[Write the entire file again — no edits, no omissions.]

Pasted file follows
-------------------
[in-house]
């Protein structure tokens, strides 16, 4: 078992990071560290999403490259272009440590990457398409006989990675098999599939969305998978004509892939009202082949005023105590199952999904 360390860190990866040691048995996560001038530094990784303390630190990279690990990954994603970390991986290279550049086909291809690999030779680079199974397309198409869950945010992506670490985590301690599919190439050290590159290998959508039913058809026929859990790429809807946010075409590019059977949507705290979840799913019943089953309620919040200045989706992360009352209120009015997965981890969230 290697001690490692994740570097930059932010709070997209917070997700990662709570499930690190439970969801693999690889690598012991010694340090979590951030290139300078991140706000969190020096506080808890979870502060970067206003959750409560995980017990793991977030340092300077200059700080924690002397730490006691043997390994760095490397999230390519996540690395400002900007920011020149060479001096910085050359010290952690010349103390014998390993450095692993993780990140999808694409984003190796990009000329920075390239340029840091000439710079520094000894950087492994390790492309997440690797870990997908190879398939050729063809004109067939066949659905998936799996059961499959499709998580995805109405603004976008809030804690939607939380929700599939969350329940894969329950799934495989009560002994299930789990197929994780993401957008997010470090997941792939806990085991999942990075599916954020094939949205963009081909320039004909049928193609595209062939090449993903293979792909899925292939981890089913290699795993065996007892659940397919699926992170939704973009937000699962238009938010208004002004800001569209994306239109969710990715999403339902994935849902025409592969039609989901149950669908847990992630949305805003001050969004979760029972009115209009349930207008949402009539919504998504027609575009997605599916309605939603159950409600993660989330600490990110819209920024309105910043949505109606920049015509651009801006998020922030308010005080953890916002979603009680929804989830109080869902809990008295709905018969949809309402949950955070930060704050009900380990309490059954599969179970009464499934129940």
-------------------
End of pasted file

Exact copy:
[in-house]
């Protein structure tokens, strides 16, 4: 078992990071560290999403490259272009440590990457398409006989990675098999599939969305998978004509892939009202082949005023105590199952999904 360390860190990866040691048995996560001038530094990784303390630190990279690990990954994603970390991986290279550049086909291809690999030779680079199974397309198409869950945010992506670490985590301690599919190439050290590159290998959508039913058809026929859990790429809807946010075409590019059977949507705290979840799913019943089953309620919040200045989706992360009352209120009015997965981890969230 290697001690490692994740570097930059932010709070997209917070997700990662709570499930690190439970969801693999690889690598012991010694340090979590951030290139300078991140706000969190020096506080808890979870502060970067206003959750409560995980017990793991977030340092300077200059700080924690002397730490006691043997390994760095490397999230390519996540690395400002900007920011020149060479001096910085050359010290952690010349103390014998390993450095692993993780990140999808694409984003190796990009000329920075390239340029840091000439710079520094000894950087492994390790492309997440690797870990997908190879398939050729063809004109067939066949659905998936799996059961499959499709998580995805109405603004976008809030804690939607939380929700599939969350329940894969329950799934495989009560002994299930789990197929994780993401957008997010470090997941792939806990085991999942990075599916954020094939949205963009081909320039004909049928193609595209062939090449993903293979792909899925292939981890089913290699795993065996007892659940397919699926992170939704973009937000699962238009938010208004002004800001569209994306239109969710990715999403339902994935849902025409592969039609989901149950669908847990992630949305805003001050969004979760029972009115209009349930207008949402009539919504998504027609575009997605599916309605939603159950409600993660989330600490990110819209920024309105910043949505109606920049015509651009801006998020922030308010005080953890916002979603009680929804989830109080869902809990008295709905018969949809309402949950955070930060704050009900380990309490059954599969179970009464499934129940």